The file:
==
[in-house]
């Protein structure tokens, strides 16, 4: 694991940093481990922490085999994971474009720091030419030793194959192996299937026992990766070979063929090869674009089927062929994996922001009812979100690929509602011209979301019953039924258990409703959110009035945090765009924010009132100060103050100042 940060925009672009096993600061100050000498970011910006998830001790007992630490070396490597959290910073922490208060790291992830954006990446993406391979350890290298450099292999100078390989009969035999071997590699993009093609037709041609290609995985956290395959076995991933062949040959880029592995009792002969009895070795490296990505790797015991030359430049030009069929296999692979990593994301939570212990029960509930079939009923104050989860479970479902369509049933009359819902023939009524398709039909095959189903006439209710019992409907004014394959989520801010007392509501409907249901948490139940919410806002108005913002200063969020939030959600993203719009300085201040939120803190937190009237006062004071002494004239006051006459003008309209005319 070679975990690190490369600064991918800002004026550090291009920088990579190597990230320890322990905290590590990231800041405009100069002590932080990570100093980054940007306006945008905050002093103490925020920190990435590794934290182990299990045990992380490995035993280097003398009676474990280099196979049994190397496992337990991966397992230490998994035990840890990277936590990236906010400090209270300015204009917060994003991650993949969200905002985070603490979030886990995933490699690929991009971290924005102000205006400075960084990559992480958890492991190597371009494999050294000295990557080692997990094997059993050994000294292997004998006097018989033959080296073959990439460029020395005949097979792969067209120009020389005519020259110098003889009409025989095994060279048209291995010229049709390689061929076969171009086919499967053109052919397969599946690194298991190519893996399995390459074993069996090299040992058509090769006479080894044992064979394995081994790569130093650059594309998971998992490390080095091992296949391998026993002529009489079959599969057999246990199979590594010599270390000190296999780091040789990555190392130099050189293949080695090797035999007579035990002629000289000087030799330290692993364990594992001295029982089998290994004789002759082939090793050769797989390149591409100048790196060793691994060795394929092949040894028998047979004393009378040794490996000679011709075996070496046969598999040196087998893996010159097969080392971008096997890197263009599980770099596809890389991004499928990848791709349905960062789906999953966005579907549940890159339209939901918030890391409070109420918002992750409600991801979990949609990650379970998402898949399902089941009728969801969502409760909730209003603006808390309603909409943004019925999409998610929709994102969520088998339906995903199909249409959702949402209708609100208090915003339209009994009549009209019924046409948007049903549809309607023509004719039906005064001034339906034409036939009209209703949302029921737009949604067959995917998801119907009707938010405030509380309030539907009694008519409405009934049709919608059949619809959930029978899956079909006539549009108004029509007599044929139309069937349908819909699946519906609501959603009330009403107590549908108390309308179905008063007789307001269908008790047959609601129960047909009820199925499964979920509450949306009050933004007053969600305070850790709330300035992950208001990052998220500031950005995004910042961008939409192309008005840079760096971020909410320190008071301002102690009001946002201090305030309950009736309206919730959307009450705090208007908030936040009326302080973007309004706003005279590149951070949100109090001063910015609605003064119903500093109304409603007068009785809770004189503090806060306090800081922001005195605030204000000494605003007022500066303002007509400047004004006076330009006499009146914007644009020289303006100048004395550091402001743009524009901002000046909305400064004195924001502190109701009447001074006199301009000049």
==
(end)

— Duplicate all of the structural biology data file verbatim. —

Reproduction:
[in-house]
């Protein structure tokens, strides 16, 4: 694991940093481990922490085999994971474009720091030419030793194959192996299937026992990766070979063929090869674009089927062929994996922001009812979100690929509602011209979301019953039924258990409703959110009035945090765009924010009132100060103050100042 940060925009672009096993600061100050000498970011910006998830001790007992630490070396490597959290910073922490208060790291992830954006990446993406391979350890290298450099292999100078390989009969035999071997590699993009093609037709041609290609995985956290395959076995991933062949040959880029592995009792002969009895070795490296990505790797015991030359430049030009069929296999692979990593994301939570212990029960509930079939009923104050989860479970479902369509049933009359819902023939009524398709039909095959189903006439209710019992409907004014394959989520801010007392509501409907249901948490139940919410806002108005913002200063969020939030959600993203719009300085201040939120803190937190009237006062004071002494004239006051006459003008309209005319 070679975990690190490369600064991918800002004026550090291009920088990579190597990230320890322990905290590590990231800041405009100069002590932080990570100093980054940007306006945008905050002093103490925020920190990435590794934290182990299990045990992380490995035993280097003398009676474990280099196979049994190397496992337990991966397992230490998994035990840890990277936590990236906010400090209270300015204009917060994003991650993949969200905002985070603490979030886990995933490699690929991009971290924005102000205006400075960084990559992480958890492991190597371009494999050294000295990557080692997990094997059993050994000294292997004998006097018989033959080296073959990439460029020395005949097979792969067209120009020389005519020259110098003889009409025989095994060279048209291995010229049709390689061929076969171009086919499967053109052919397969599946690194298991190519893996399995390459074993069996090299040992058509090769006479080894044992064979394995081994790569130093650059594309998971998992490390080095091992296949391998026993002529009489079959599969057999246990199979590594010599270390000190296999780091040789990555190392130099050189293949080695090797035999007579035990002629000289000087030799330290692993364990594992001295029982089998290994004789002759082939090793050769797989390149591409100048790196060793691994060795394929092949040894028998047979004393009378040794490996000679011709075996070496046969598999040196087998893996010159097969080392971008096997890197263009599980770099596809890389991004499928990848791709349905960062789906999953966005579907549940890159339209939901918030890391409070109420918002992750409600991801979990949609990650379970998402898949399902089941009728969801969502409760909730209003603006808390309603909409943004019925999409998610929709994102969520088998339906995903199909249409959702949402209708609100208090915003339209009994009549009209019924046409948007049903549809309607023509004719039906005064001034339906034409036939009209209703949302029921737009949604067959995917998801119907009707938010405030509380309030539907009694008519409405009934049709919608059949619809959930029978899956079909006539549009108004029509007599044929139309069937349908819909699946519906609501959603009330009403107590549908108390309308179905008063007789307001269908008790047959609601129960047909009820199925499964979920509450949306009050933004007053969600305070850790709330300035992950208001990052998220500031950005995004910042961008939409192309008005840079760096971020909410320190008071301002102690009001946002201090305030309950009736309206919730959307009450705090208007908030936040009326302080973007309004706003005279590149951070949100109090001063910015609605003064119903500093109304409603007068009785809770004189503090806060306090800081922001005195605030204000000494605003007022500066303002007509400047004004006076330009006499009146914007644009020289303006100048004395550091402001743009524009901002000046909305400064004195924001502190109701009447001074006199301009000049």